Do it Yourself Toshiba Laptop Repair & Diagnosingby J.E. Myers
Toshiba sells excellent laptop computers, but like all laptops, they will encounter problems that require diagnosis and repairs. Some laptop problems are easily diagnosed and repaired by inexperienced owners, while other problems are more challenging and require the expertise of a qualified professional PC repair person to protect your investment against irreparable damage.
Use a logical progression of diagnostic tests to try to pinpoint what is wrong with a laptop. Power problems are the first thing to test. Remove the laptop battery. Begin from the wall outlet and work back to the AC Adapter port. Make sure the wall outlet works, then any surge protector, then the AC Adapter itself, and finally the AC Adapter “in” port. Testing an AC Adapter can be difficult if you don’t have a spare for your Toshiba. Universal adapters can be purchased for testing and as a spare.
AC Adapter Ports
If even a universal power supply won’t make the laptop turn on, take a ball point pen and try to wiggle the silver post inside the AC Adapter. If the post is loose, the AC Adapter post has snapped off the motherboard. You can also try this test. Plug the AC Adapter into the port and twist it around as you turn on the machine. If the machine tries to power up when the AC Adapter is plugging in a certain way but dies as soon as you let go, the AC Adapter port has been broken. This is not a do-it-yourself repair. Seek professional help.
If the machine boots up for a few seconds and then quickly dies, the exhaust fan has failed or is blocked by debris and the processor is overheating. Avoid opening the case yourself. Take it to a professional.
If the machine powers up but the desktop does not appear, there may be something wrong with the hard drive. Remove the hard drive from the laptop and connect it to an external USB hard drive enclosure with an adapter that changes the drive head from the 2.5 inch type to a 3.5 inch type. Connect this USB external to another working computer. If the other computer can see and read the drive, it is okay. If the other computer cannot see or read the drive, the hard drive is probably broken. Return the hard drive to the laptop if it appears to be okay. Insert the Windows Setup disk in the CD tray and try to use the Recovery Console to repair Windows. If this does not work, try to reinstall Windows on the hard drive. If the drive is broken, Windows will report “no hard drive found.” Replace the hard drive and reinstall Windows.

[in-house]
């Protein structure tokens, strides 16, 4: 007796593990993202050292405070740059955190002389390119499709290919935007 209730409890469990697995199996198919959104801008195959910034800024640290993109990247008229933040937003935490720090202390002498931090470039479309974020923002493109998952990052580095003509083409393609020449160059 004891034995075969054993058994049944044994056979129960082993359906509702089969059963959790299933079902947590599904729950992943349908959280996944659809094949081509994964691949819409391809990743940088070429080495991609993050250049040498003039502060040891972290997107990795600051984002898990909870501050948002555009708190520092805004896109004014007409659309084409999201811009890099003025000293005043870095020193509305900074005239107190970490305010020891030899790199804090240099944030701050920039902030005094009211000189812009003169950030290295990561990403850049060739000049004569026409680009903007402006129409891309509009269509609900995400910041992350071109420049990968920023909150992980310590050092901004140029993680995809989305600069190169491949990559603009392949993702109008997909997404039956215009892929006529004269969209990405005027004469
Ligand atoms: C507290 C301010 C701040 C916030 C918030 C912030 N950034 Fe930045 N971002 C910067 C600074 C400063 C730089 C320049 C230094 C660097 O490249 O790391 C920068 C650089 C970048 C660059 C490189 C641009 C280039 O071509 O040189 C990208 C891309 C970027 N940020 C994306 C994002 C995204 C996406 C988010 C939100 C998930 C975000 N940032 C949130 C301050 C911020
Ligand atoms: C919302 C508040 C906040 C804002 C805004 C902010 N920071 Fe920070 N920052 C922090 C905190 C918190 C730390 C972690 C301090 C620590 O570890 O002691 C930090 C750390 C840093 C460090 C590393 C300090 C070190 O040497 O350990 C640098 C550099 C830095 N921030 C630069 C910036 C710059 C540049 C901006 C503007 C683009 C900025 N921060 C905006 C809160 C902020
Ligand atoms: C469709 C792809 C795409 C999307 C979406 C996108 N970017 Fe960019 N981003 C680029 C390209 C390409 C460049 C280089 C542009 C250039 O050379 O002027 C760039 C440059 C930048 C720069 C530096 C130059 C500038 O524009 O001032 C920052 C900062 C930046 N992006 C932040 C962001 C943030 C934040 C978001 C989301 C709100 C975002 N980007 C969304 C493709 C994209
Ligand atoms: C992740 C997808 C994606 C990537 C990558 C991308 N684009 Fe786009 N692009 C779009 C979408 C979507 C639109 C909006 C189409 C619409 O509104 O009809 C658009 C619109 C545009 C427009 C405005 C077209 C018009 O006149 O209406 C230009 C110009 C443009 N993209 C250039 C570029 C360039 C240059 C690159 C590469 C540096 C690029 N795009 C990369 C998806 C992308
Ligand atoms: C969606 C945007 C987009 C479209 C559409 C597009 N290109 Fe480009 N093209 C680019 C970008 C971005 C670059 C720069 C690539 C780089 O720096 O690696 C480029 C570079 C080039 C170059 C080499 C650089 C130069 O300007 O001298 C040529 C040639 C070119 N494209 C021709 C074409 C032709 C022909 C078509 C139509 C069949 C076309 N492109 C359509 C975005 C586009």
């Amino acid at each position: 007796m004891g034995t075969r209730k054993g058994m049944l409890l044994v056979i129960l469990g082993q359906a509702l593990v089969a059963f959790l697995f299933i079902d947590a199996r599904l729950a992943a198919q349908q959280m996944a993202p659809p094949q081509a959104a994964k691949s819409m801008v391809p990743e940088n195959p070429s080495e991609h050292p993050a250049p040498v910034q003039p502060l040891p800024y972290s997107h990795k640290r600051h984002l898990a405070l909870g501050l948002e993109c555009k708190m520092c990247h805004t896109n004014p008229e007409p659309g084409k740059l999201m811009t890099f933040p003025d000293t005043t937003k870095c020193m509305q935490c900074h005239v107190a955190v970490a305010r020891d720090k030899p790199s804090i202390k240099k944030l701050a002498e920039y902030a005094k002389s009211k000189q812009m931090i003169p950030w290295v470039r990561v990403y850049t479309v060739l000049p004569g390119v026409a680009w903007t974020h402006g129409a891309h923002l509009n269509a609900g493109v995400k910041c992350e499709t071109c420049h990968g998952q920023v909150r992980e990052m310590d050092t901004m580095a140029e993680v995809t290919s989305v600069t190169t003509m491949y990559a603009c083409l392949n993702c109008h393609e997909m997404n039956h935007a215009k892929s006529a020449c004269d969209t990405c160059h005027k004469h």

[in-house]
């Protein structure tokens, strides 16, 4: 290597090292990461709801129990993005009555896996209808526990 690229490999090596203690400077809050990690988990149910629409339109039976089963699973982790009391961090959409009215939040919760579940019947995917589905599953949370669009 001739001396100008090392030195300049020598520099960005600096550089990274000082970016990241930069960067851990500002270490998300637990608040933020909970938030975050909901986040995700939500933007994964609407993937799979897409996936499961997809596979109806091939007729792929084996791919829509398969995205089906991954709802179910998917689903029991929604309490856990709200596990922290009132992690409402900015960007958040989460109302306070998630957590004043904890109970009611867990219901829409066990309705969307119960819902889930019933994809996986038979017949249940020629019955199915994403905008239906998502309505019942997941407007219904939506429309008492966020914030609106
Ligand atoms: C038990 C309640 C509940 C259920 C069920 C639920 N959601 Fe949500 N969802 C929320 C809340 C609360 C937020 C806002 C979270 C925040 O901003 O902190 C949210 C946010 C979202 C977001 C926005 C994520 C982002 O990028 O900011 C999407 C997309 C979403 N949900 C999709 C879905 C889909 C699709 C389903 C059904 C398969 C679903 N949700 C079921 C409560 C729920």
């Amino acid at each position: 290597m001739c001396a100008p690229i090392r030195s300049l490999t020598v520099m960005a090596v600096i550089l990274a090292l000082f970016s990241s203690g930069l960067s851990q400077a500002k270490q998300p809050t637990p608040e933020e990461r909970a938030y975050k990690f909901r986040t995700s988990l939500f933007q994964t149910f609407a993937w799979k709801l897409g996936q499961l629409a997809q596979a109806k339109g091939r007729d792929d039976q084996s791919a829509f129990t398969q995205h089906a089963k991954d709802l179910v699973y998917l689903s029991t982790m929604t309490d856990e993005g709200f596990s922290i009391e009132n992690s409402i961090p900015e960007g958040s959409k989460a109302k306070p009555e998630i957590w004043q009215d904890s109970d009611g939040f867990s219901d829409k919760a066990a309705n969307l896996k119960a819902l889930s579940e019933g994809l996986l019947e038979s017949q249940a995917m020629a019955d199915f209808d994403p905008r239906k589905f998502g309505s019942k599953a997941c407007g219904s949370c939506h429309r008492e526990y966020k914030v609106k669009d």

If you can hear the hard drive working, but cannot see anything on your monitor, connect the laptop to an external monitor and press the appropriate F+ key combination to toggle the screen view to this external monitor. If this doesn’t produce an image, it’s likely there is something wrong with your screen or the video card. Seek professional help.
Other Device Diagnostics
If the laptop boots to the Windows desktop normally, but then things go wrong, reboot. Press “F8” as the machine reboots and enter “Safe Mode” or “Last Known Good Configuration.” Then reboot. This time, check out settings in “Start,” “Control Panel,” “System,” “Device Manager.” Look for any red “X” marks or yellow caution signs, which indicate missing device drivers. Reinstall these drivers and reboot.
Viral infections can mimic hardware and Windows problems. Run scans of your machine using Malwarebytes, SuperAntiSpyware and Avast to remove the bugs. If a scan freezes, remove the hard drive from the laptop, connect it to another computer, and scan the hard drive in this manner. Return the drive to the laptop when complete.
If all else fails, reinstall Windows and the device drivers for your machine. This last-ditch effort restores function to most machines so long as there are no other outstanding hardware issues at work. Get the device drivers from the Toshiba website.
Even professionals use Google or other search engines to research problems. Search for keywords that describe your problem and see if there is a solution posted online that might help.
- photo_camera Philip Sustachek/Demand Media